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Florida Third District Court Of Appeal – Criminal Headnotes – August 16, 2017

JOHNATHAN SIMON V. STATE OF FLORIDA – NO FUNDAMENTAL ERROR IN “BOLSTERING” OF DNA EXPERT TESTIMONY

Direct appeal from convictions and life sentences for first-degree murder and attempted first-degree murder. Appeals court finds no fundamental error in DNA expert “bolstering” her testimony by referring to technical review of results by another analyst. Ultimately, the DNA evidence did not support the identification of the defendant, which instead depended on testimony of multiple eyewitnesses.

Affirmed.

EMILIANO E. NORIEGA V. STATE OF FLORIDA – NO FUNDAMENTAL ERROR IN PROSECUTOR’S CLOSING ARGUMENT

Direct appeal from conviction for trespassing. Appeals court finds no fundamental error in prosecutor’s statements in closing argument, to which defendant did not object. Noting the defendant’s theory of the case advanced in opening argument was not supported by evidence is proper argument, and asking the jury to determine “what is true” does not shift the burden of proof.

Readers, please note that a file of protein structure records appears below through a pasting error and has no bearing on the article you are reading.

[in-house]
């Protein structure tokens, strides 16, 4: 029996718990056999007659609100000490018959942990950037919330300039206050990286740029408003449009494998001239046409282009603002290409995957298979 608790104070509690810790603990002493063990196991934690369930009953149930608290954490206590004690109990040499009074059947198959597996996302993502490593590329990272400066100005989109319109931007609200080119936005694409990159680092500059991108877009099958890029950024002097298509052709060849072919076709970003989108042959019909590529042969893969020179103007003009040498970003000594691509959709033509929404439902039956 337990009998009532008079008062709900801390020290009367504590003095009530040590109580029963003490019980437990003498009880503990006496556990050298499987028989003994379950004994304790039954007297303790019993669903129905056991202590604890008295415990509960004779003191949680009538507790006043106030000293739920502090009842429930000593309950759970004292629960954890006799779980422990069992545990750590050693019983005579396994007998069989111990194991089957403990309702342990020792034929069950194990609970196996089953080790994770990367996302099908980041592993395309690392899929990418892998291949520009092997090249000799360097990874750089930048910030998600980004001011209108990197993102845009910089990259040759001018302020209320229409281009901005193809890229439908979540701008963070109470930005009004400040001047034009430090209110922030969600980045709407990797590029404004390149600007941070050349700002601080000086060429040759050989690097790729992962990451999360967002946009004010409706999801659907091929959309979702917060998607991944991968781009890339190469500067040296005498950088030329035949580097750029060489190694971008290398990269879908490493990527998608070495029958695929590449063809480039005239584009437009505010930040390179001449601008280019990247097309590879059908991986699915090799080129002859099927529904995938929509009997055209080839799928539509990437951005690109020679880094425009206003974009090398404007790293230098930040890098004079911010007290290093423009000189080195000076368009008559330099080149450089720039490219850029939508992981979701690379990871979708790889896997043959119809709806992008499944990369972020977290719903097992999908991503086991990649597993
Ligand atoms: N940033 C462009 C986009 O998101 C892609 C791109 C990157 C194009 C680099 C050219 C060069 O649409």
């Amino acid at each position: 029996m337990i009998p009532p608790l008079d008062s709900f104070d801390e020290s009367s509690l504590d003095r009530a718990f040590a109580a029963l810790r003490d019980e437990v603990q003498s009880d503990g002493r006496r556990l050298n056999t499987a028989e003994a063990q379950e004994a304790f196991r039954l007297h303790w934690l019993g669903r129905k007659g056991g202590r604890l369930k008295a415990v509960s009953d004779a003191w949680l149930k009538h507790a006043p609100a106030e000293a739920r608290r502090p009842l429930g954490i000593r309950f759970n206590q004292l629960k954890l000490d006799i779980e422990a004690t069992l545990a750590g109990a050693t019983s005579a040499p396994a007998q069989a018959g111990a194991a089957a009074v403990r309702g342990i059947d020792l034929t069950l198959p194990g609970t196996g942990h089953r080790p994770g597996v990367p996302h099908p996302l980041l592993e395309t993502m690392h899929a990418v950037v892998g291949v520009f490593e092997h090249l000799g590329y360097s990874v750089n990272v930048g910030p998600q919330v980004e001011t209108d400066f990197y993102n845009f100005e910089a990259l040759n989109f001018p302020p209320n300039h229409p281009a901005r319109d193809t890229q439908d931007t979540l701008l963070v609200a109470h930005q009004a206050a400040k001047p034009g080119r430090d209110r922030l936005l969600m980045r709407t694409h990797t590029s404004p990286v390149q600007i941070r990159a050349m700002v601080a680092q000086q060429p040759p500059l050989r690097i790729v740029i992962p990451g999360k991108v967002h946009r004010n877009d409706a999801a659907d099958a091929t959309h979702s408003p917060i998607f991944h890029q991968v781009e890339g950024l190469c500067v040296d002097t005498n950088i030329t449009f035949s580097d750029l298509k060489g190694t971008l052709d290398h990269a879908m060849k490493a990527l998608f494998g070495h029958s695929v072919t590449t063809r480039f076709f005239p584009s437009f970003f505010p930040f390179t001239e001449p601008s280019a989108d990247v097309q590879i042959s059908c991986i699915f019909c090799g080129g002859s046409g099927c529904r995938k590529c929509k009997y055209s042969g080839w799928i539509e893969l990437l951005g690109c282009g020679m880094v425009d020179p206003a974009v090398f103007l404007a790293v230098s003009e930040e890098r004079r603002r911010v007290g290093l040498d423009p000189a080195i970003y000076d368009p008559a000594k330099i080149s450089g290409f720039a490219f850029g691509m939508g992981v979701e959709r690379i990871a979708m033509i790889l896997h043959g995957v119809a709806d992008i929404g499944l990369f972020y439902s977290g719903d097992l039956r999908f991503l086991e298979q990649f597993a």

Affirmed.

FRANK ORTIZ V. STATE OF FLORIDA – INEFFECTIVE ASSISTANCE OF COUNSEL – ADVICE CONCERNING COLLATERAL CONSEQUENCES OF NEGOTIATED PLEA – FAILURE TO INTRODUCE MITIGATING EVIDENCE AT SENTENCING

Appeal from denial of motion for post-conviction relief alleging ineffective assistance of counsel. Failure to advise the defendant of possible collateral consequences of a negotiated plea with respect to “gain time” and conditional release is not the same as providing misinformation. The defendant was not prejudiced by counsel’s failure to introduce mitigating evidence at sentencing hearing, as it would not have affected the outcome.

Affirmed.

ANTHONY WILLARD JOHNSON V. STATE OF FLORIDA – INVOLUNTARY PLEA – CONCURRENT VERSUS CONSECUTIVE SENTENCES

Appeal from denial of motion for post-conviction relief alleging the defendant had entered into a plea agreement without full understanding of potential ramifications. The plea agreement expressly stated that the recommendation that state and federal sentences be served concurrently rather than consecutively might not be accepted by state department of corrections and/or the federal bureau of prisons, and the defendant expressly acknowledged this in the plea colloquy.

Affirmed.